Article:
I remember meeting her in Guatemala, my parents had just adopted my baby brother from there and we were still finalizing paperwork and visas for travel. Ann asked “ where I was from. “ I said “Arkansas “ say said “where in Arkansas?” “ uhhh a very very small town called Marvell “ she laughed I know someone from Marvell, do you know Buddy Bass,” I was stunned “ yes we go to the same church and recently went hunting together. “ it just shows what a small world we live in.

  15. Nancy Snyder says

    I came upon Anne LaBastille’s Woodswoman books at my local library a few years ago. Having vacationed in Eagle Bay for over 30 years, I was immediately drawn to them knowing her cabin in the woods was somewhere in that general area. After doing more research, I realized her stomping grounds was literally just up the road from Big Moose Inn! I now own the series of books, and even found a signed copy. At the end of Sept, my husband and I went up to Big Moose Inn for an overnight to leaf peep. A map hanging on the wall inside the office clearly showed just how close we were to Twitchell Lake. So I dragged my husband up there, stood at the boat launch and trailhead, and was just in awe. A couple of locals drove up with a truck load of wood, and started loading it on a floating dock. So I started peppering them with questions. Yes, they had known Anne back in the day…she was quite a character. Yes, her cabin had been moved, and her second structure Thoreau II on Lilypad Lake, was now gone as well. The West of the Wind property, I believe they said, was now a State campsite. After that stop at Twitchell Lake, I convinced my husband to go to the ADK Experience to see her cabin. What a thrill! Anne did all the things I would have liked to have done as a younger woman in the 70’s, but never got the chance to do. She paved the way for many, and it makes me realize I could have do so much more with my life in the outdoors. So now retired with time, I joined the ADK Mountain Club, have many friends “up North,” and plan to spend as much time in Anne’s neck of the woods as I can before I am robbed of my good health. Thank you, Anne, for being such an anspiration for so many women!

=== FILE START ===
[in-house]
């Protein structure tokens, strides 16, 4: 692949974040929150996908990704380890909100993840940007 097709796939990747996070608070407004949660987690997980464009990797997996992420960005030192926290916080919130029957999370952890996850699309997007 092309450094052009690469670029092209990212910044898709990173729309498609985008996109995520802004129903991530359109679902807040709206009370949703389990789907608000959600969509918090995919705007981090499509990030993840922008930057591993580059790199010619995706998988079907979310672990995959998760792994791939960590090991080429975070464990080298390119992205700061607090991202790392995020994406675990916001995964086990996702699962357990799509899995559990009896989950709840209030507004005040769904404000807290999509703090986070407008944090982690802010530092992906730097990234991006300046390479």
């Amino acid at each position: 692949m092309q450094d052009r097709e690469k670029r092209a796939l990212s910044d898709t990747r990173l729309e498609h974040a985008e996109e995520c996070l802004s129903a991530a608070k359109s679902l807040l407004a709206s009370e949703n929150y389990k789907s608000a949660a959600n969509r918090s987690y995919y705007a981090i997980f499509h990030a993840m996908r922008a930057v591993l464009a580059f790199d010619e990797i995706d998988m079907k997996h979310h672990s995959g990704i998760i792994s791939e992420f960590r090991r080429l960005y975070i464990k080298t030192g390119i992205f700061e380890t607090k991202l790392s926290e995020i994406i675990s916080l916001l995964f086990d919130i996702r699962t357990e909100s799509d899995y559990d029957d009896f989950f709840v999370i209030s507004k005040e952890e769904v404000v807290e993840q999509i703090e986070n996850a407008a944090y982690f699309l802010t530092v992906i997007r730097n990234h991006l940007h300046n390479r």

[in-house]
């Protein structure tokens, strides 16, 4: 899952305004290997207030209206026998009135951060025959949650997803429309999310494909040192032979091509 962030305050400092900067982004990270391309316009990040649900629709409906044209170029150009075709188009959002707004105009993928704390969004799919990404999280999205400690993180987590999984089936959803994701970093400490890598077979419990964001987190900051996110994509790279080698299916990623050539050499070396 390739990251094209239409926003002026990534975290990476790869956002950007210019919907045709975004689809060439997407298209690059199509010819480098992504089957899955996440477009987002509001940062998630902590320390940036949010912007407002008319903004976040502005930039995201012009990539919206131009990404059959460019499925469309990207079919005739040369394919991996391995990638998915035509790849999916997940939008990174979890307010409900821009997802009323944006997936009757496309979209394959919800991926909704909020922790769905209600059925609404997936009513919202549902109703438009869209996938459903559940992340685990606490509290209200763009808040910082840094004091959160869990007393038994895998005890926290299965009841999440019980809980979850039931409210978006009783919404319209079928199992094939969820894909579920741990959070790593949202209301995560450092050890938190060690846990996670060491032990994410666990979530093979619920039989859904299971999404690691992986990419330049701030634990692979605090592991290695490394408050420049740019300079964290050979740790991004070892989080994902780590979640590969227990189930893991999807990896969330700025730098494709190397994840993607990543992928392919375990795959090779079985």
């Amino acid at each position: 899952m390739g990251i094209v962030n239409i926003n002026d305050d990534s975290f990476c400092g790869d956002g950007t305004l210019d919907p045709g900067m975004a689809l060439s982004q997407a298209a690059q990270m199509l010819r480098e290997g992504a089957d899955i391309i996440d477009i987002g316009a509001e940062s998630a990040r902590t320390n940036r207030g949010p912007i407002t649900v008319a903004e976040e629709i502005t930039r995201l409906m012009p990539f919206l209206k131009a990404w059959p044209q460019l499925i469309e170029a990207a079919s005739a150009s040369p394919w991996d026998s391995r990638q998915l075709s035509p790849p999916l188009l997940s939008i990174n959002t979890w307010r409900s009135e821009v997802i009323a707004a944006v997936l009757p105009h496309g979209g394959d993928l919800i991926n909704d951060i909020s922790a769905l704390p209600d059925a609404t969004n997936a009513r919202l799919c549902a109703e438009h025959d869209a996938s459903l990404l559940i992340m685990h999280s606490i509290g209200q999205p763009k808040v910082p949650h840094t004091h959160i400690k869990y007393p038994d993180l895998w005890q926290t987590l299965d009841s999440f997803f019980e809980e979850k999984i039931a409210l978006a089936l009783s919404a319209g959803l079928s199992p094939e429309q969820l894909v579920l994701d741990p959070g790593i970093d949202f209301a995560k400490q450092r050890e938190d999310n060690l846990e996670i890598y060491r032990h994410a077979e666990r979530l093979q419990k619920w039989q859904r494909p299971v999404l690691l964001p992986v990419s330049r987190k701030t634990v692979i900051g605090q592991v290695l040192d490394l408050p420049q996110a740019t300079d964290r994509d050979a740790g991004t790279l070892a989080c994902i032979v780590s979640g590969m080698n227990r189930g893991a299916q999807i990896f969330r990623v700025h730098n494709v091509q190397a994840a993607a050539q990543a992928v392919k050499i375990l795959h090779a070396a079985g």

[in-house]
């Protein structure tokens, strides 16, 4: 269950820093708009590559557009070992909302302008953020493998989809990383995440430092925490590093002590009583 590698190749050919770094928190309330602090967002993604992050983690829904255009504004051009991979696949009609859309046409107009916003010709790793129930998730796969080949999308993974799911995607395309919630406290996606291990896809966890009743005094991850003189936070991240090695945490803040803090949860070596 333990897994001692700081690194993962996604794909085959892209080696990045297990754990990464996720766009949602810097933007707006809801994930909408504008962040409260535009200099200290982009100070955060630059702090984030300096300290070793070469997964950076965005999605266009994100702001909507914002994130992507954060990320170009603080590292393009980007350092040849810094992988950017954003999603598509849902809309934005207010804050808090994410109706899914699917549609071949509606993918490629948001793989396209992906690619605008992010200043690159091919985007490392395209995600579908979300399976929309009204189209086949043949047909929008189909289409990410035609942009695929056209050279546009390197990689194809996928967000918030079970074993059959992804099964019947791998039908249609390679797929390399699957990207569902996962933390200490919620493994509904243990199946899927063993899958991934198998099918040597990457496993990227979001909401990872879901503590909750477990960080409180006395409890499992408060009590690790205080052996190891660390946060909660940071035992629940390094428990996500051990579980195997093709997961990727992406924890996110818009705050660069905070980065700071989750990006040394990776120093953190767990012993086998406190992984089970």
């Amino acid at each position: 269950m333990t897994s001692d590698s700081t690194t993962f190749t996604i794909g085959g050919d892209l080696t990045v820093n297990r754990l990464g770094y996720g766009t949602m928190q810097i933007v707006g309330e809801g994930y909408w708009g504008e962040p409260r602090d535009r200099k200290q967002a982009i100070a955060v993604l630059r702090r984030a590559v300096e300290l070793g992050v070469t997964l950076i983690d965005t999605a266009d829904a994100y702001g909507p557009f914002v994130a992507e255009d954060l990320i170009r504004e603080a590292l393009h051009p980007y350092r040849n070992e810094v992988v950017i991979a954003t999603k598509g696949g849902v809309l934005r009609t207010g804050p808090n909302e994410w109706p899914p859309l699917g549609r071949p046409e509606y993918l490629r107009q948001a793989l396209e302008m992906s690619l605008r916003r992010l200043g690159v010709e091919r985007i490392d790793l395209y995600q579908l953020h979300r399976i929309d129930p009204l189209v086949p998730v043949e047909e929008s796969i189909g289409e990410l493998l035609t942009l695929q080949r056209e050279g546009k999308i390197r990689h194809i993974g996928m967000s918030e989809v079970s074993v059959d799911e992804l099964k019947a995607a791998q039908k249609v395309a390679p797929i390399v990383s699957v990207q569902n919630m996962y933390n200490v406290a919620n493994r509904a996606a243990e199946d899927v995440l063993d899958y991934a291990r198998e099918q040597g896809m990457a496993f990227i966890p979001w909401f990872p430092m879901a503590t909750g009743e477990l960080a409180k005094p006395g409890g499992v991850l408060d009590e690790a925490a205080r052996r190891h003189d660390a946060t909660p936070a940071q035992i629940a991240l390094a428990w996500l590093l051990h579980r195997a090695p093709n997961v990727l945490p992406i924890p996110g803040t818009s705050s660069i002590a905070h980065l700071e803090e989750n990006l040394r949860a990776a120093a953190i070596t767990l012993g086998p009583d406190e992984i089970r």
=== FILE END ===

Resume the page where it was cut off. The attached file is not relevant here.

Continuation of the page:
16. Mary Ann says

    Just read Woodswoman and am inspired by her resolute love of nature. Oh to be near or in nature. I live in Southern California and head for the hills to trail run. I feel out of place in this concrete jungle yet yearn for trees, dirt, sun. I don’t recall who turned me on to her first book but am beyond grateful. Thank you Anne for being unabashedly you. You’ve led the way to honor oneself and honor nature. Rest well.

  17. Linda M. Grasso says

    I just read Woodswoman as I vacation in a “camp” in beautiful Wanakena, New York, not far from LaBastille’s home. LaBastille presents a fascinating portrait of an ambitious, determined career woman, whose fame and appeal, I am certain was, and continues to be, aided by 1970s feminism. As a narrative, the book is artfully and strategically plotted and I was struck by the inclusion of perilous situations in each chapter. Interestingly, LaBastille provides no discussion of her recoveries from serious injuries–how she manages, etc. The persona is most definitely mythic and in conversation with mythic male figures whom she had read and admired. Thank you Paul Grondahl for a gorgeously written and nuanced obituary.

  18. Catherine Livingston says

    Being a Woodwoman myself, I have admired Anne for her writings and inspiration. I too have built my own cabin in the woods, where I do my writings. There is nothing like the solitude and quiet of the woods. Nature surrounds my small dwelling with huge Sycamores, Cedar forests, creeks and bluffs. At one time, when in the Adirondacks, I was quite close to where Anne had built her cabin. A local man who owned an antique store, had paraphernalia about Anne. When I began questioning him about her whereabouts, he told me the location of her cabin. As a Woodswoman, even though I was excited to meet a kindred spirit, I declined because I knew that she deserved her solitude, and didn’t want to bother her, as many people had. I had the chance to meet her, but didn’t, and was sorry that the last part of her life was spent inside a nursing home. No Woodswoman should of had to endure such an end. But, she lives on in all the woodswomen out there that have been inspired by such a soul.